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About Me


I have been writing on here for several years now and I figured I owe you all a proper introduction; a bio of sorts and a bit of background about how I got where I am now. A proper introduction starts at the beginning, of course, so that's exactly where I'll start.

The first birthday gift I can remember was a black 1:18 scale Lamborghini Countach. I was 4 at the time. While other kids collected cool bedroom wall posters, I collected model cars and raced them on the floor. The word "video game" for me was nearly synonymous with Need For Speed while I was growing up, until it turned into some sort of Fast & Furious franchise. I shifted my focus to Gran Turismo and then Forza after that. Trips to amusement parks always frustrated my friends. Everyone wanted to go and ride at least once on every fun ride. I just wanted to wait in line for go-karts all day.

By the time I was 11, I was taking my dad's 1.0 litre, 3 cylinder Opel Corsa for drives around a private industrial park... off-road, so it was technically legal. I used to find puddles of standing water so I could do burnouts. Dad wasn't happy when he found that out, in case you're curious. For as long as I can remember, I have been crazy about cars (well, the ones that matter anyway). Naturally, that meant I decided I wanted to make a living working on cars at a young age.

With a great interest in suspension and powertrain systems, I knew I wanted to become a mechanical engineer before high school. I didn't know much else at the time but that plan never changed until I graduated high school. As a result, I did end up going to university and studied mechanical engineering. I graduated in 2011 with my degree, but life called with a local job offer that I had to take. I called back, however, and said: Hey life, I'm not done with cars. I will drive, race, and write about them. I dipped my toes in high performance driving once in 2011. I was hooked. I came back a couple more times in 2012. It was nowhere near enough.



I came back every chance I got every year after that. By 2016, I was racing with a local VW race team - Vantage Motorsports; a humble but very exciting 95 GTI SCCA IT-B spec car. I shared the car with team mates who had been instructing and racing longer than I have been driving so I learned far more in a couple seasons of racing than I could have done on my own in years. By 2017, I was instructing high-performance driving. But living in Canada means there is no track for nearly 7 months out of the year during the track off-season so I’ve just picked up a car to get into Rallycross this season. Enough is just never enough if you catch the track bug and I am severely inflicted.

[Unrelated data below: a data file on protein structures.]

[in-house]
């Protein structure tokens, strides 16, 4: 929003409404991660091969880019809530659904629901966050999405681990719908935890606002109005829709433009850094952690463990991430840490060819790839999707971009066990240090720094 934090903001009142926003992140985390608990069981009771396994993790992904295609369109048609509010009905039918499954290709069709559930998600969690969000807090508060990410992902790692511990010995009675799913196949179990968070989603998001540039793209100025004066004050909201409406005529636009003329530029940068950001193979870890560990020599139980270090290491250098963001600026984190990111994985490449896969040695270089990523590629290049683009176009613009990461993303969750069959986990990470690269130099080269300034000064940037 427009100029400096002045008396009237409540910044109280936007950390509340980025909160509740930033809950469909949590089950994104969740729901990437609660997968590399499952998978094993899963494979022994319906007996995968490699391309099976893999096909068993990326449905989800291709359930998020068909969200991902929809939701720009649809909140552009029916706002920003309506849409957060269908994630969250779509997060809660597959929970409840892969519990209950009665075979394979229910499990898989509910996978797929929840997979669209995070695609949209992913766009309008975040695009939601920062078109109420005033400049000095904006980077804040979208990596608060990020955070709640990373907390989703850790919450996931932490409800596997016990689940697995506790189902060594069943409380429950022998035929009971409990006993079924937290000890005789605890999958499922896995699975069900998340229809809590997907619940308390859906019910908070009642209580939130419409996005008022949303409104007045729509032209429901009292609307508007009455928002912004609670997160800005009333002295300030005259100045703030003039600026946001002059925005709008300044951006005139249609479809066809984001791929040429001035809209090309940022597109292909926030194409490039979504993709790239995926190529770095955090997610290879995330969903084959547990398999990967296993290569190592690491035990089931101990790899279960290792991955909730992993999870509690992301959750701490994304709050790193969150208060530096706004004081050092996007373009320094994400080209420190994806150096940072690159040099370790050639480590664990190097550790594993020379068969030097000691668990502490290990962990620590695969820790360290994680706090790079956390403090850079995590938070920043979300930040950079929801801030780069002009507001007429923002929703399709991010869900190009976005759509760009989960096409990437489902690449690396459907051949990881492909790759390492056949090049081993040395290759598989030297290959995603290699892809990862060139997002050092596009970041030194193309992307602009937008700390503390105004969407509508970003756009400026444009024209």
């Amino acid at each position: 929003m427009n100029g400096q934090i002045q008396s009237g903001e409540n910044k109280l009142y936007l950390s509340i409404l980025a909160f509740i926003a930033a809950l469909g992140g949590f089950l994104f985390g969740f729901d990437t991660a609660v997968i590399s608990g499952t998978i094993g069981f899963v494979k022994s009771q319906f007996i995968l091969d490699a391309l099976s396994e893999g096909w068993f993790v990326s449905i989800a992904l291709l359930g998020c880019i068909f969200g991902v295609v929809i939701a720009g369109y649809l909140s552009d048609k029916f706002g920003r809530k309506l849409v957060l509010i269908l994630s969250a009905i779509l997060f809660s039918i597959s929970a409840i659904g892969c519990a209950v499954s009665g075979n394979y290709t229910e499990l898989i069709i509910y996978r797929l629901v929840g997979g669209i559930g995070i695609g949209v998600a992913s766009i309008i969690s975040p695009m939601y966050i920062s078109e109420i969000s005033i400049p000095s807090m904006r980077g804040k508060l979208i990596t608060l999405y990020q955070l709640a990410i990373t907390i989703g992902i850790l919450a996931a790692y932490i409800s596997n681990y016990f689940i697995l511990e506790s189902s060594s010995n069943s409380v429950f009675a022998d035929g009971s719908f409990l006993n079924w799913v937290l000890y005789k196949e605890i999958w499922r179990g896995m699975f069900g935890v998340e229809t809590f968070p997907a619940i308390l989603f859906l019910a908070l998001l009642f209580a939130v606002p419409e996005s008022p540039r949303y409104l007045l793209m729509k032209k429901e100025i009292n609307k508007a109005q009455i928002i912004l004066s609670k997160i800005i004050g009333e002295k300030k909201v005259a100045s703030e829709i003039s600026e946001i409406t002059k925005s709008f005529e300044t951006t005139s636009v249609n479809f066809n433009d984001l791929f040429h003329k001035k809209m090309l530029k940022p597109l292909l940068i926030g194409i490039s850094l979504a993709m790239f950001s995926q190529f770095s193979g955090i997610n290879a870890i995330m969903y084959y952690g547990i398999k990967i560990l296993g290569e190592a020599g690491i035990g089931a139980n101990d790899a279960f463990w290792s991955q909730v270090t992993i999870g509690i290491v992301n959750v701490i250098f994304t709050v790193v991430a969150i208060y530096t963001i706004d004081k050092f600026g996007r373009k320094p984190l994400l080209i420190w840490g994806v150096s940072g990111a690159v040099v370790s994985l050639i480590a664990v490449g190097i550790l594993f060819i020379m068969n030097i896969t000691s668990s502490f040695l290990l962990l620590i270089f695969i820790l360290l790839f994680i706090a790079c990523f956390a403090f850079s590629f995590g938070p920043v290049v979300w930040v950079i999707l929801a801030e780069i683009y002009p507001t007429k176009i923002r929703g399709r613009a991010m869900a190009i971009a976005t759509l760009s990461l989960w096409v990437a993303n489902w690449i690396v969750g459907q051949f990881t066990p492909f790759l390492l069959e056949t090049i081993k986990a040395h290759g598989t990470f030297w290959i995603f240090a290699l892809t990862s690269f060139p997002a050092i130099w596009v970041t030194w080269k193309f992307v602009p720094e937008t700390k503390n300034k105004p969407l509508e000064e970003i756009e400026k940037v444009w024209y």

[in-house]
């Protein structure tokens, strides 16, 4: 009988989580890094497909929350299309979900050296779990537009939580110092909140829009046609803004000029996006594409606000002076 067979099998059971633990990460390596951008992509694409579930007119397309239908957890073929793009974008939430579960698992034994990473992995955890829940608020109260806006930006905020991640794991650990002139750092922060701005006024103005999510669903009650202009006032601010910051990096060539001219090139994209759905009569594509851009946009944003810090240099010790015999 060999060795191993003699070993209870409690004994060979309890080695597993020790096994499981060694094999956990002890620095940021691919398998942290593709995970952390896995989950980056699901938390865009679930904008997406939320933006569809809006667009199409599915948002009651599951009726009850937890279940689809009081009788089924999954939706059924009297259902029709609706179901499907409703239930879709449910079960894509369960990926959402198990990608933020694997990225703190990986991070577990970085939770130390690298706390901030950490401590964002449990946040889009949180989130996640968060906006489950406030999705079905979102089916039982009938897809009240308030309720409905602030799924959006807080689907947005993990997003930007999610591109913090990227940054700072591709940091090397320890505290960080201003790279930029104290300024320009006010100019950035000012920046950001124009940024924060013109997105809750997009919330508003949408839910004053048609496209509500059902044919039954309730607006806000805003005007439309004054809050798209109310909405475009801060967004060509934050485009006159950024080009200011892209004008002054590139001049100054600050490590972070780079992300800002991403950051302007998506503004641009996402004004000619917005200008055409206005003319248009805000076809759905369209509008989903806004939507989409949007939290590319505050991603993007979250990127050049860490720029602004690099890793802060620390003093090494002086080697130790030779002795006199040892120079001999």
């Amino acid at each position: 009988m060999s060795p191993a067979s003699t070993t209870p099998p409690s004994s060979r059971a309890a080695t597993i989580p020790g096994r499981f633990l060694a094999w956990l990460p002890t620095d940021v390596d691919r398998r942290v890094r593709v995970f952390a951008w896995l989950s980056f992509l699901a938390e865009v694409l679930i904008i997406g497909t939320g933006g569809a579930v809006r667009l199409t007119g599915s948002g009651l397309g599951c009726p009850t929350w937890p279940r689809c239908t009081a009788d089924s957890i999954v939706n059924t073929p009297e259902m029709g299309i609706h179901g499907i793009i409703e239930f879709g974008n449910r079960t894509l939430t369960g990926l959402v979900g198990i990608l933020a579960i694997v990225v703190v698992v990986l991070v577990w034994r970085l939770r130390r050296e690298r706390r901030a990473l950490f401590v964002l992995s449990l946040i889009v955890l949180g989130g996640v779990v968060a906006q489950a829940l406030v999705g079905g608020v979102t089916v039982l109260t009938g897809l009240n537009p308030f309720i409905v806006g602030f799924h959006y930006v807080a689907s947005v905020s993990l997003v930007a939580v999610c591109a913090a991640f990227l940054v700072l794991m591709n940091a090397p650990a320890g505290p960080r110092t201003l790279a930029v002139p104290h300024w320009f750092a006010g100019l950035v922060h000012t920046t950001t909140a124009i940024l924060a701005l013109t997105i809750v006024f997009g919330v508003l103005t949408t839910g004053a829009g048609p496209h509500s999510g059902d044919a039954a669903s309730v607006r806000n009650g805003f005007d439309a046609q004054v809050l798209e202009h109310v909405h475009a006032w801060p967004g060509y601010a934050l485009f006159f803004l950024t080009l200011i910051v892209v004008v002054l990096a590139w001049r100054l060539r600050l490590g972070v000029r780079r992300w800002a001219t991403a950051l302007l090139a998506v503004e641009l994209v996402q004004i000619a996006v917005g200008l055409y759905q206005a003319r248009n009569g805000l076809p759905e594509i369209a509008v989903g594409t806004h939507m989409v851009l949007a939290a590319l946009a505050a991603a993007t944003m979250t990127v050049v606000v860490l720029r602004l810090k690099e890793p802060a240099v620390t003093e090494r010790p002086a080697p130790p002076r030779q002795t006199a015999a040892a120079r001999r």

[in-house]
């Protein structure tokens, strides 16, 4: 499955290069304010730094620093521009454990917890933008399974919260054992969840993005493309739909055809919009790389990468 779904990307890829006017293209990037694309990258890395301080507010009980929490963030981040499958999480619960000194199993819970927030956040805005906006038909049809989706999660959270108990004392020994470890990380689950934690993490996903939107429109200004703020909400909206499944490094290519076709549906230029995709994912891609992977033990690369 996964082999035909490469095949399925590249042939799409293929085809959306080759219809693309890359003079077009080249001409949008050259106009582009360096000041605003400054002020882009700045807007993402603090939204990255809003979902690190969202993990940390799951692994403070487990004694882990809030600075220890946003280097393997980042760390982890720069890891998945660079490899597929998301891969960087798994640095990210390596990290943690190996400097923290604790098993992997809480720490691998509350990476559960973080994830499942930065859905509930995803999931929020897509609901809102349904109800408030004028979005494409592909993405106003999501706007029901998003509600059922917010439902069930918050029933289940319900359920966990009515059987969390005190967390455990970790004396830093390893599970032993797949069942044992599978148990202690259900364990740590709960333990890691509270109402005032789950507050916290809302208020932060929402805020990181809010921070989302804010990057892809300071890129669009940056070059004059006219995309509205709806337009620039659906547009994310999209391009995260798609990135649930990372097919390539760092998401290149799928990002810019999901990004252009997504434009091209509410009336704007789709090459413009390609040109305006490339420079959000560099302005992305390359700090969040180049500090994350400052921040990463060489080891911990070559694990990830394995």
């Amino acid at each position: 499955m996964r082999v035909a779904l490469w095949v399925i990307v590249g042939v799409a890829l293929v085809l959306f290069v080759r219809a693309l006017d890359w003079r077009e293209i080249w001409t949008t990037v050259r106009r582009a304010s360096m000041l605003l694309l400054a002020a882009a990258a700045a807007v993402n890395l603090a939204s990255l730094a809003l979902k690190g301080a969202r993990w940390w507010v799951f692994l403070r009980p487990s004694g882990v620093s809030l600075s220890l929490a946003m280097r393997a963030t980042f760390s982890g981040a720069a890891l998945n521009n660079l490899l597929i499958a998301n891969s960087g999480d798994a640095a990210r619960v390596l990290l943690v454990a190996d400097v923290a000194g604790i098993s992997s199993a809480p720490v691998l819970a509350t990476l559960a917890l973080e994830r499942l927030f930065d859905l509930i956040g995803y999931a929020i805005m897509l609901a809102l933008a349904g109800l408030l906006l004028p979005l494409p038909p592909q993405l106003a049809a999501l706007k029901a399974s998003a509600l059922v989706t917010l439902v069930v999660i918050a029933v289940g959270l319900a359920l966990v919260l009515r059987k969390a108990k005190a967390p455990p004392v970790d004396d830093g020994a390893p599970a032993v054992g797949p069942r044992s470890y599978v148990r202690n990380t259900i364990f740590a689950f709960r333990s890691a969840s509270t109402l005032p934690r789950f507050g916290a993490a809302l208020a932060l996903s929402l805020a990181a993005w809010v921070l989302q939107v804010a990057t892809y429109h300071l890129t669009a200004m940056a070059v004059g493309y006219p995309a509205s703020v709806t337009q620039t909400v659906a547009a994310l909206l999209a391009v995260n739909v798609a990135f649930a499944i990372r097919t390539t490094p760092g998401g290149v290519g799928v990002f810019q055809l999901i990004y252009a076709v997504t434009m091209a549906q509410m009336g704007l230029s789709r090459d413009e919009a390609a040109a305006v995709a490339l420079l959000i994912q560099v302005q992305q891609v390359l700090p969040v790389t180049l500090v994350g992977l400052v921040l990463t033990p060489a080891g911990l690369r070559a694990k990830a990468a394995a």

My personal track car is currently a 2012 Mustang Boss 302 and has been since I bought it in the summer of 2012. I’ve done a few thoughtful mods (you know the ones; camber, control arms, Watt's link, wheels & tires, etc.). This made me somewhat of a "Mustang guy," it seems, because I have had four different High Performance Driving Education (HPDE) students with Mustangs since, one with a 525 hp Saleen. None of them crashed. Everyone in the paddock was accounted for - and standing up - as those Mustangs left the track (sorry, YouTube). But actually, that last little bit speaks a lot more for those drivers’ lack of stupidity rather than my teaching or driving skills, but hey, I have a blog and they don’t, so I’ll take the credit.


I enjoy writing reviews/tests (ideally, on track), performance tech features/articles, and a bit of interesting car news. I don’t have access to manufacturers’ press fleets, so I’m at the mercy of good opportunities for test drives. Thankfully, I have good friends that let me drive interesting cars and write about them from time to time. I write about my HPDE students cars as well, if I learn enough about them in the few laps I take in each. One day, I hope to test a lot more - especially on track - with access to press fleets. I’ll also share cars and stories I come across. If you like what you find, make sure to subscribe (top of the page) and follow me on Facebook or Instagram (below). There’s always something coming!

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Comments







Does An Aftermarket Grille Really Increase Airflow?
I put a Saleen S281 grille to the test to answer that question.

Stock Suspension S197 Mustang With Square 305/30/19's
What you need to fit a proper size square tire setup.

How Limited Slip Diffs Make You Faster on Track
What you need to know about how they put power down and pros and cons.